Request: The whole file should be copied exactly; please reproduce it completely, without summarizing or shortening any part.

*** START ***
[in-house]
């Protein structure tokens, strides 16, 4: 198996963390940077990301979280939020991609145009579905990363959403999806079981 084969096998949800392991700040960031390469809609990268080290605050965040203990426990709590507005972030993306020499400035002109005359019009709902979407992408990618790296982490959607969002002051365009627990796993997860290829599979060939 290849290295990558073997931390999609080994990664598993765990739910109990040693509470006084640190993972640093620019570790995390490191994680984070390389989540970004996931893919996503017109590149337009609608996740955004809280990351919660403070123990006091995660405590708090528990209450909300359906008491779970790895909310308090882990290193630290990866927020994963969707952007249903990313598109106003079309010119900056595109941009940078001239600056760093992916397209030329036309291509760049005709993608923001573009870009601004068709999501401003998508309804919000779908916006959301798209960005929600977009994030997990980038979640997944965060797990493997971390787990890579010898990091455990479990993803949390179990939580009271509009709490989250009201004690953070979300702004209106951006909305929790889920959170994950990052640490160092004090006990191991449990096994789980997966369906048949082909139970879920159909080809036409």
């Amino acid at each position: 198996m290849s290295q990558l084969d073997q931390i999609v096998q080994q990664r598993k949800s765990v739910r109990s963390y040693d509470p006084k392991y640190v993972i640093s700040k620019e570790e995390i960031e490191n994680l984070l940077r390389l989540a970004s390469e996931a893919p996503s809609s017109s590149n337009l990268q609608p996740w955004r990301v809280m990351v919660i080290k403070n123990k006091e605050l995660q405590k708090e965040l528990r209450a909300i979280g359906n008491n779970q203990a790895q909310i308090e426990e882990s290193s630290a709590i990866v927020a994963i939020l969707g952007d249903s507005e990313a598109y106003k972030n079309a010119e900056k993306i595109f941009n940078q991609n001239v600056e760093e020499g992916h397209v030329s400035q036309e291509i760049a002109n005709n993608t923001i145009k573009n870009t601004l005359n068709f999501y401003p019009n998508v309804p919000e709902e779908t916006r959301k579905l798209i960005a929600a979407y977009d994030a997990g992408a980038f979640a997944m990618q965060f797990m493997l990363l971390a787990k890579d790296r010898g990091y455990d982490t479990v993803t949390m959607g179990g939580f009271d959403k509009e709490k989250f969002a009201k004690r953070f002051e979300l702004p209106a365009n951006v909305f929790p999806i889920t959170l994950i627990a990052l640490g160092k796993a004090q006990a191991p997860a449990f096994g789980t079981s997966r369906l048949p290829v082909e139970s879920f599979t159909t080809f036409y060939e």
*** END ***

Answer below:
[in-house]
């Protein structure tokens, strides 16, 4: 198996963390940077990301979280939020991609145009579905990363959403999806079981 084969096998949800392991700040960031390469809609990268080290605050965040203990426990709590507005972030993306020499400035002109005359019009709902979407992408990618790296982490959607969002002051365009627990796993997860290829599979060939 290849290295990558073997931390999609080994990664598993765990739910109990040693509470006084640190993972640093620019570790995390490191994680984070390389989540970004996931893919996503017109590149337009609608996740955004809280990351919660403070123990006091995660405590708090528990209450909300359906008491779970790895909310308090882990290193630290990866927020994963969707952007249903990313598109106003079309010119900056595109941009940078001239600056760093992916397209030329036309291509760049005709993608923001573009870009601004068709999501401003998508309804919000779908916006959301798209960005929600977009994030997990980038979640997944965060797990493997971390787990890579010898990091455990479990993803949390179990939580009271509009709490989250009201004690953070979300702004209106951006909305929790889920959170994950990052640490160092004090006990191991449990096994789980997966369906048949082909139970879920159909080809036409």
């Amino acid at each position: 198996m290849s290295q990558l084969d073997q931390i999609v096998q080994q990664r598993k949800s765990v739910r109990s963390y040693d509470p006084k392991y640190v993972i640093s700040k620019e570790e995390i960031e490191n994680l984070l940077r390389l989540a970004s390469e996931a893919p996503s809609s017109s590149n337009l990268q609608p996740w955004r990301v809280m990351v919660i080290k403070n123990k006091e605050l995660q405590k708090e965040l528990r209450a909300i979280g359906n008491n779970q203990a790895q909310i308090e426990e882990s290193s630290a709590i990866v927020a994963i939020l969707g952007d249903s507005e990313a598109y106003k972030n079309a010119e900056k993306i595109f941009n940078q991609n001239v600056e760093e020499g992916h397209v030329s400035q036309e291509i760049a002109n005709n993608t923001i145009k573009n870009t601004l005359n068709f999501y401003p019009n998508v309804p919000e709902e779908t916006r959301k579905l798209i960005a929600a979407y977009d994030a997990g992408a980038f979640a997944m990618q965060f797990m493997l990363l971390a787990k890579d790296r010898g990091y455990d982490t479990v993803t949390m959607g179990g939580f009271d959403k509009e709490k989250f969002a009201k004690r953070f002051e979300l702004p209106a365009n951006v909305f929790p999806i889920t959170l994950i627990a990052l640490g160092k796993a004090q006990a191991p997860a449990f096994g789980t079981s997966r369906l048949p290829v082909e139970s879920f599979t159909t080809f036409y060939e």